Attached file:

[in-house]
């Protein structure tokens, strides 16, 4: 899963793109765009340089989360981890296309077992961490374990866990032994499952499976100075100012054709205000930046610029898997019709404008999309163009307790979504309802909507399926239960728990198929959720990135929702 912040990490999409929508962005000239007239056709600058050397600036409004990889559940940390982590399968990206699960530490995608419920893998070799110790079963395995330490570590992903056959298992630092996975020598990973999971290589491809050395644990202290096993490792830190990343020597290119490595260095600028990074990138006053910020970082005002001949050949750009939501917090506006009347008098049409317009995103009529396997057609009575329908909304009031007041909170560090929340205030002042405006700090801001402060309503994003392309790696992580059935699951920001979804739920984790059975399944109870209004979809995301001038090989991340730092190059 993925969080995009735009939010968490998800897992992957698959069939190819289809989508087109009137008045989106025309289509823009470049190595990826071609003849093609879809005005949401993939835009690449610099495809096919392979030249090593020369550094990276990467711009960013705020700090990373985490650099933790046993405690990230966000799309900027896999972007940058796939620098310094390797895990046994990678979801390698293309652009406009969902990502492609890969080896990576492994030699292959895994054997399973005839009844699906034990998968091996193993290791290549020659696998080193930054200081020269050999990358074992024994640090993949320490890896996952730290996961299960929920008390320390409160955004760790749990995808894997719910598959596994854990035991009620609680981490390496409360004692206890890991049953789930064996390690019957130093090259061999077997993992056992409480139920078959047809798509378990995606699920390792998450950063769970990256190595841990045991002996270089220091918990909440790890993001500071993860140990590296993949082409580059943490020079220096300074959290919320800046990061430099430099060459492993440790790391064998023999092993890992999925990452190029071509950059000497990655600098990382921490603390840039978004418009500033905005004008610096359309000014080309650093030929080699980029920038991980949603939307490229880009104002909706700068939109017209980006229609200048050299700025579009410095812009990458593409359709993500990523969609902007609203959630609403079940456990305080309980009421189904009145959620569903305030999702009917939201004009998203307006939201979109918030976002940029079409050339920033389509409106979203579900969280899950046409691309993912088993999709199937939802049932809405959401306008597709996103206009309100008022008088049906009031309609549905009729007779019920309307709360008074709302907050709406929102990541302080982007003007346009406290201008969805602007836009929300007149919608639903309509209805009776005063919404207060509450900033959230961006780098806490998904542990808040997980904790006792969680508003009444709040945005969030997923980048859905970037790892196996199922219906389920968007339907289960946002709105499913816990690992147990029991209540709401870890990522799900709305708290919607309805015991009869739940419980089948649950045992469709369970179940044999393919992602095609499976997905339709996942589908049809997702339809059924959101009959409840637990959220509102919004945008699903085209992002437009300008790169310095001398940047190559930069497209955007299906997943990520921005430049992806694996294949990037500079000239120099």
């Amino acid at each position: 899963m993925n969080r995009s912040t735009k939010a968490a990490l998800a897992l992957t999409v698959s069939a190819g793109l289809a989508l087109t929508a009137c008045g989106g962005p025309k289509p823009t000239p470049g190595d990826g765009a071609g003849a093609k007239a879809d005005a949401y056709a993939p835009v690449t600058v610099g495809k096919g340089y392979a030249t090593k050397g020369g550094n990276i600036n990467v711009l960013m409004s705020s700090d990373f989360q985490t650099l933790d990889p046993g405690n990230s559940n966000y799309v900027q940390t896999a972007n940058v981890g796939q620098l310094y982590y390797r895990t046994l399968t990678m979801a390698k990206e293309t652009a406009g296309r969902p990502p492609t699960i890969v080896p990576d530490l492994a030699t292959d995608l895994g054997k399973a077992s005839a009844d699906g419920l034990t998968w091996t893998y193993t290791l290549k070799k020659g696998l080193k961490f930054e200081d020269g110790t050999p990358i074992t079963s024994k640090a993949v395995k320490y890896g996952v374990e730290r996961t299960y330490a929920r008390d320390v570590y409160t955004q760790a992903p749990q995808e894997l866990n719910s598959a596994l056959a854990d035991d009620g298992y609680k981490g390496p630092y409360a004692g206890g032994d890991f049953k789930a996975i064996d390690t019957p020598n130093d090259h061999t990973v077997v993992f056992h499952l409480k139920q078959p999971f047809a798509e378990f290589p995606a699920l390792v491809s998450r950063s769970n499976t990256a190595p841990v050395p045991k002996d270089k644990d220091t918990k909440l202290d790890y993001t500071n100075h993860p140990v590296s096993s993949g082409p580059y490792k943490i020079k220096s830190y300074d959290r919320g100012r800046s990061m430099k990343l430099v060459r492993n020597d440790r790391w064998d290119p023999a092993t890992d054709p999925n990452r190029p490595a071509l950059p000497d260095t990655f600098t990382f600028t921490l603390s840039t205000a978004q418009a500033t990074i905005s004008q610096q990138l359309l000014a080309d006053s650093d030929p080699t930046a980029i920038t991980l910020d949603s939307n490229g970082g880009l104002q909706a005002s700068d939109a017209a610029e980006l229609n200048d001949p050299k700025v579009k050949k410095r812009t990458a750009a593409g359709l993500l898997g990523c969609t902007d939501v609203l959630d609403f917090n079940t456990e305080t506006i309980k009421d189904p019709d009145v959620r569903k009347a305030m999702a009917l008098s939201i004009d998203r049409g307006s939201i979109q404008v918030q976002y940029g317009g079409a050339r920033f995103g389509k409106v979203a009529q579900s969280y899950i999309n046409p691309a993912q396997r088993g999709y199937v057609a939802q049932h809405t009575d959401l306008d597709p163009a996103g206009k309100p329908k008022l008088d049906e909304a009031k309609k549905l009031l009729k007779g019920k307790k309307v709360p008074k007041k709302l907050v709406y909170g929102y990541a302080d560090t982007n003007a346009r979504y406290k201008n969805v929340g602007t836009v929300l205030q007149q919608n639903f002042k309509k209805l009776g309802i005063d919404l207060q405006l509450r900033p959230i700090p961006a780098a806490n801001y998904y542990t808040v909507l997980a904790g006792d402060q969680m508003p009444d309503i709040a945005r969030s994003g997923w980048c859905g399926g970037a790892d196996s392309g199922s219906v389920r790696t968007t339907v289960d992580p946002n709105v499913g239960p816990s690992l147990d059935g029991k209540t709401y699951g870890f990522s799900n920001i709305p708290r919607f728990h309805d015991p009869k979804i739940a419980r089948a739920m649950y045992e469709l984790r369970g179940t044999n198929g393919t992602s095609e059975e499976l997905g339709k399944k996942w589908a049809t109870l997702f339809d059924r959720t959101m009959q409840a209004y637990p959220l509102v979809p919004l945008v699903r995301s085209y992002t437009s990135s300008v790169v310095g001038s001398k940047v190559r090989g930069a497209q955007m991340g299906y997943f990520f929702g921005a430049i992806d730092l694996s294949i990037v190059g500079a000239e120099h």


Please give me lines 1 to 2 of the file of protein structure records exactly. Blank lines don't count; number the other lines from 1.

[in-house]
């Protein structure tokens, strides 16, 4: 899963793109765009340089989360981890296309077992961490374990866990032994499952499976100075100012054709205000930046610029898997019709404008999309163009307790979504309802909507399926239960728990198929959720990135929702 912040990490999409929508962005000239007239056709600058050397600036409004990889559940940390982590399968990206699960530490995608419920893998070799110790079963395995330490570590992903056959298992630092996975020598990973999971290589491809050395644990202290096993490792830190990343020597290119490595260095600028990074990138006053910020970082005002001949050949750009939501917090506006009347008098049409317009995103009529396997057609009575329908909304009031007041909170560090929340205030002042405006700090801001402060309503994003392309790696992580059935699951920001979804739920984790059975399944109870209004979809995301001038090989991340730092190059 993925969080995009735009939010968490998800897992992957698959069939190819289809989508087109009137008045989106025309289509823009470049190595990826071609003849093609879809005005949401993939835009690449610099495809096919392979030249090593020369550094990276990467711009960013705020700090990373985490650099933790046993405690990230966000799309900027896999972007940058796939620098310094390797895990046994990678979801390698293309652009406009969902990502492609890969080896990576492994030699292959895994054997399973005839009844699906034990998968091996193993290791290549020659696998080193930054200081020269050999990358074992024994640090993949320490890896996952730290996961299960929920008390320390409160955004760790749990995808894997719910598959596994854990035991009620609680981490390496409360004692206890890991049953789930064996390690019957130093090259061999077997993992056992409480139920078959047809798509378990995606699920390792998450950063769970990256190595841990045991002996270089220091918990909440790890993001500071993860140990590296993949082409580059943490020079220096300074959290919320800046990061430099430099060459492993440790790391064998023999092993890992999925990452190029071509950059000497990655600098990382921490603390840039978004418009500033905005004008610096359309000014080309650093030929080699980029920038991980949603939307490229880009104002909706700068939109017209980006229609200048050299700025579009410095812009990458593409359709993500990523969609902007609203959630609403079940456990305080309980009421189904009145959620569903305030999702009917939201004009998203307006939201979109918030976002940029079409050339920033389509409106979203579900969280899950046409691309993912088993999709199937939802049932809405959401306008597709996103206009309100008022008088049906009031309609549905009729007779019920309307709360008074709302907050709406929102990541302080982007003007346009406290201008969805602007836009929300007149919608639903309509209805009776005063919404207060509450900033959230961006780098806490998904542990808040997980904790006792969680508003009444709040945005969030997923980048859905970037790892196996199922219906389920968007339907289960946002709105499913816990690992147990029991209540709401870890990522799900709305708290919607309805015991009869739940419980089948649950045992469709369970179940044999393919992602095609499976997905339709996942589908049809997702339809059924959101009959409840637990959220509102919004945008699903085209992002437009300008790169310095001398940047190559930069497209955007299906997943990520921005430049992806694996294949990037500079000239120099």